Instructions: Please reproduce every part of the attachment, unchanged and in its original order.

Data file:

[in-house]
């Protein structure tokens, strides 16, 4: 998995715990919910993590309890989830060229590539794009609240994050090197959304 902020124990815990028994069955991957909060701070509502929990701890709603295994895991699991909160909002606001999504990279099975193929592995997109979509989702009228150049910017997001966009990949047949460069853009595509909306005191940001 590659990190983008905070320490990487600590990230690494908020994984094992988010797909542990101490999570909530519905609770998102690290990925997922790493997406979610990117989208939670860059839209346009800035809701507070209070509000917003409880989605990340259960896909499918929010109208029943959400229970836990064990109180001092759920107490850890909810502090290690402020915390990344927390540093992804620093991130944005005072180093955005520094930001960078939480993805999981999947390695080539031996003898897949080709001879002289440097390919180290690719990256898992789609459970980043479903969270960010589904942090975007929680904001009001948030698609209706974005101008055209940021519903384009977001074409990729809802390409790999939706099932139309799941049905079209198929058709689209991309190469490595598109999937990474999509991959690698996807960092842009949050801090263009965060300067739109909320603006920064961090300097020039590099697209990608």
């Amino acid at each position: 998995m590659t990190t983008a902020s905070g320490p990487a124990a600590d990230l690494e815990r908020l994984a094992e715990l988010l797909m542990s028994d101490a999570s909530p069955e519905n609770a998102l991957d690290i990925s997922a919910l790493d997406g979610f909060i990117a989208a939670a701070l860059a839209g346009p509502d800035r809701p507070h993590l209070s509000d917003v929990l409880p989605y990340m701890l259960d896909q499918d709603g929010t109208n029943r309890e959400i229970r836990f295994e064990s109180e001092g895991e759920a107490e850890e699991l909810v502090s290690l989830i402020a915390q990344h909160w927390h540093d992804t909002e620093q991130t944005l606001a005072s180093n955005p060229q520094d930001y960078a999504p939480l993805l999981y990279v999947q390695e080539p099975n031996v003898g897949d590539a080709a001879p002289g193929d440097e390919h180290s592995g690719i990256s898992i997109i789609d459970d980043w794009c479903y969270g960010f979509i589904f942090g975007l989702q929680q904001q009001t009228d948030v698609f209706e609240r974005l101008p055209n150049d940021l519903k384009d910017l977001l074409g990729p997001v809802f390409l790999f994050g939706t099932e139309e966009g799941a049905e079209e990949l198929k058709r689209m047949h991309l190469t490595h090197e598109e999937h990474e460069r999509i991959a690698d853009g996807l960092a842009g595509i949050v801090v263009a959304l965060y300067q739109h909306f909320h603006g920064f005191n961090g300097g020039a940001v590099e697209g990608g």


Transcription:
[in-house]
């Protein structure tokens, strides 16, 4: 998995715990919910993590309890989830060229590539794009609240994050090197959304 902020124990815990028994069955991957909060701070509502929990701890709603295994895991699991909160909002606001999504990279099975193929592995997109979509989702009228150049910017997001966009990949047949460069853009595509909306005191940001 590659990190983008905070320490990487600590990230690494908020994984094992988010797909542990101490999570909530519905609770998102690290990925997922790493997406979610990117989208939670860059839209346009800035809701507070209070509000917003409880989605990340259960896909499918929010109208029943959400229970836990064990109180001092759920107490850890909810502090290690402020915390990344927390540093992804620093991130944005005072180093955005520094930001960078939480993805999981999947390695080539031996003898897949080709001879002289440097390919180290690719990256898992789609459970980043479903969270960010589904942090975007929680904001009001948030698609209706974005101008055209940021519903384009977001074409990729809802390409790999939706099932139309799941049905079209198929058709689209991309190469490595598109999937990474999509991959690698996807960092842009949050801090263009965060300067739109909320603006920064961090300097020039590099697209990608």
């Amino acid at each position: 998995m590659t990190t983008a902020s905070g320490p990487a124990a600590d990230l690494e815990r908020l994984a094992e715990l988010l797909m542990s028994d101490a999570s909530p069955e519905n609770a998102l991957d690290i990925s997922a919910l790493d997406g979610f909060i990117a989208a939670a701070l860059a839209g346009p509502d800035r809701p507070h993590l209070s509000d917003v929990l409880p989605y990340m701890l259960d896909q499918d709603g929010t109208n029943r309890e959400i229970r836990f295994e064990s109180e001092g895991e759920a107490e850890e699991l909810v502090s290690l989830i402020a915390q990344h909160w927390h540093d992804t909002e620093q991130t944005l606001a005072s180093n955005p060229q520094d930001y960078a999504p939480l993805l999981y990279v999947q390695e080539p099975n031996v003898g897949d590539a080709a001879p002289g193929d440097e390919h180290s592995g690719i990256s898992i997109i789609d459970d980043w794009c479903y969270g960010f979509i589904f942090g975007l989702q929680q904001q009001t009228d948030v698609f209706e609240r974005l101008p055209n150049d940021l519903k384009d910017l977001l074409g990729p997001v809802f390409l790999f994050g939706t099932e139309e966009g799941a049905e079209e990949l198929k058709r689209m047949h991309l190469t490595h090197e598109e999937h990474e460069r999509i991959a690698d853009g996807l960092a842009g595509i949050v801090v263009a959304l965060y300067q739109h909306f909320h603006g920064f005191n961090g300097g020039a940001v590099e697209g990608g």